Monday 26 January 2015

Comet Lovejoy and the Triangle

Mananged to get a sneaky peak, as they say, at Comet Lovejoy after I arrived home from work.  It is easy to find despite the near first quarter moon, lurking in the same binocular field of view as Gamma Triangulum, the star that marks the eastern point of the base of the celestial triangle.

Again, there seems to be less structure around the nucleus; it may be because of the moon but the comet seems to be sporting a rather rounder, more evenly bright look than before. Perhaps it is because Lovejoy is getting further away.

I'd certainly recommend trying to get a look tonight or perhaps tomorrow night, because with the moon getting brighter, and the comet fading, it may get quite difficult to observe with binoculars.

Ah Triangulum, that most romatically named of constellations. The most does-what-it-says-on-the-tin constellation. It looks like a triangle, so they called it the Triangle. The Babylonians tried to be interesting and call it "The Plough" thousands of years ago, but the Greeks called it "Deltoton", because it looked like the Greek letter delta, which is triangle shaped. Since then, it has been "The Triangle" to Ptolemy and everyone else into the modern era. A boring name for a boring, three cornered little group of stars.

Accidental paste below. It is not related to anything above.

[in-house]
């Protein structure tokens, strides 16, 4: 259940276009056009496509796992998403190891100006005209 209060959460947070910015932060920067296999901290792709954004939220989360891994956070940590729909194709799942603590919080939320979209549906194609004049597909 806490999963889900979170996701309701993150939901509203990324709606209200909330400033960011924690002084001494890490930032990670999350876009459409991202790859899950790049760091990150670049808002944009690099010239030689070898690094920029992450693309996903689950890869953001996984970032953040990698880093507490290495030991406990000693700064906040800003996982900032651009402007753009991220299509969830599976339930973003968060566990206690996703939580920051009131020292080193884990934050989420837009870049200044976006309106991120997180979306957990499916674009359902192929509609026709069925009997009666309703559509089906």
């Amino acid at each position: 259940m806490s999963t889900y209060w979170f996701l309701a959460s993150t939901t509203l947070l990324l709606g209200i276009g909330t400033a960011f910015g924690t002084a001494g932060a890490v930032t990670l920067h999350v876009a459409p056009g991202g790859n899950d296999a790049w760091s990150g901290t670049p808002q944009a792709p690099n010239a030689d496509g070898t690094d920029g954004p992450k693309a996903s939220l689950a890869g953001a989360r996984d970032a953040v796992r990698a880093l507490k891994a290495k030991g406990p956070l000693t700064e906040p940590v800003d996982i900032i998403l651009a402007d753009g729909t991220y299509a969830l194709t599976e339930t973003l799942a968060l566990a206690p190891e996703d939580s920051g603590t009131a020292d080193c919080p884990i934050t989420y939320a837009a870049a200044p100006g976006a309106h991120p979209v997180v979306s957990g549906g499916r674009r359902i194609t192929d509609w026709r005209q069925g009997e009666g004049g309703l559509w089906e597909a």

The actuality is that it is an interesting little patch of the sky, with Messier 33 the Triangulum spiral, also visible in binoculars; 3C 48, the first quasar to be observed, and various other nearby galaxies observable in moderate telescopes.

There are plenty of other dull constellations that could be called "Square", "Circle" or "Squiggly Line" but poor old Triangulum gets the bullet. Presumably a triangular one.


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